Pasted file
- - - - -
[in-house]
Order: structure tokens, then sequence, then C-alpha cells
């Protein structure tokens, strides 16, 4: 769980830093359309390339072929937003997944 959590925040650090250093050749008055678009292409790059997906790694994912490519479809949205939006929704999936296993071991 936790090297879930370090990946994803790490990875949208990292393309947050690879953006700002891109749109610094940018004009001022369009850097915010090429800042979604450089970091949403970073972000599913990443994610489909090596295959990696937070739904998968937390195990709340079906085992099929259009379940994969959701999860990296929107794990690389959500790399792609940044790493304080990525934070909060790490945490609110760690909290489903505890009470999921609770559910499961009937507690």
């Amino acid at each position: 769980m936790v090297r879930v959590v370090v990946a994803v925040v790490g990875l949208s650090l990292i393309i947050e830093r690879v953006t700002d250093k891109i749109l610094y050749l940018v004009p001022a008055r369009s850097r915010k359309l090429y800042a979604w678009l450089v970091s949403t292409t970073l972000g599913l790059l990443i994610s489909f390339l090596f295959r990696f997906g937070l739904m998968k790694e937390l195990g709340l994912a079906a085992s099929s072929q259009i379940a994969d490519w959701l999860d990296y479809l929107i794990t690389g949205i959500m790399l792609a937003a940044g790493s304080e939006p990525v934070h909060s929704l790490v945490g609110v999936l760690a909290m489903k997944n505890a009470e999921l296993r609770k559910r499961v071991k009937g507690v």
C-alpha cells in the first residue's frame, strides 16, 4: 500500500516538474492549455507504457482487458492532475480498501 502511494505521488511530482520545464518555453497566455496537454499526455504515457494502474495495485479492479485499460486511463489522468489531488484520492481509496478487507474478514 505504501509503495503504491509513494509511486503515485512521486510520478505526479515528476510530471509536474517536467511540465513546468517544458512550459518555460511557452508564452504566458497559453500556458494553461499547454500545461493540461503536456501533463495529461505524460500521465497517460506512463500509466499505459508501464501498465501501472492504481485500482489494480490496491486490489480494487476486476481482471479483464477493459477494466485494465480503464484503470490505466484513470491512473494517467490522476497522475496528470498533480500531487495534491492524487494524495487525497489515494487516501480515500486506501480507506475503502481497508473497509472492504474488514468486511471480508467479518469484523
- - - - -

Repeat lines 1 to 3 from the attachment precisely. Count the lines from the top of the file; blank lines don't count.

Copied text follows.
[in-house]
Order: structure tokens, then sequence, then C-alpha cells
């Protein structure tokens, strides 16, 4: 769980830093359309390339072929937003997944 959590925040650090250093050749008055678009292409790059997906790694994912490519479809949205939006929704999936296993071991 936790090297879930370090990946994803790490990875949208990292393309947050690879953006700002891109749109610094940018004009001022369009850097915010090429800042979604450089970091949403970073972000599913990443994610489909090596295959990696937070739904998968937390195990709340079906085992099929259009379940994969959701999860990296929107794990690389959500790399792609940044790493304080990525934070909060790490945490609110760690909290489903505890009470999921609770559910499961009937507690």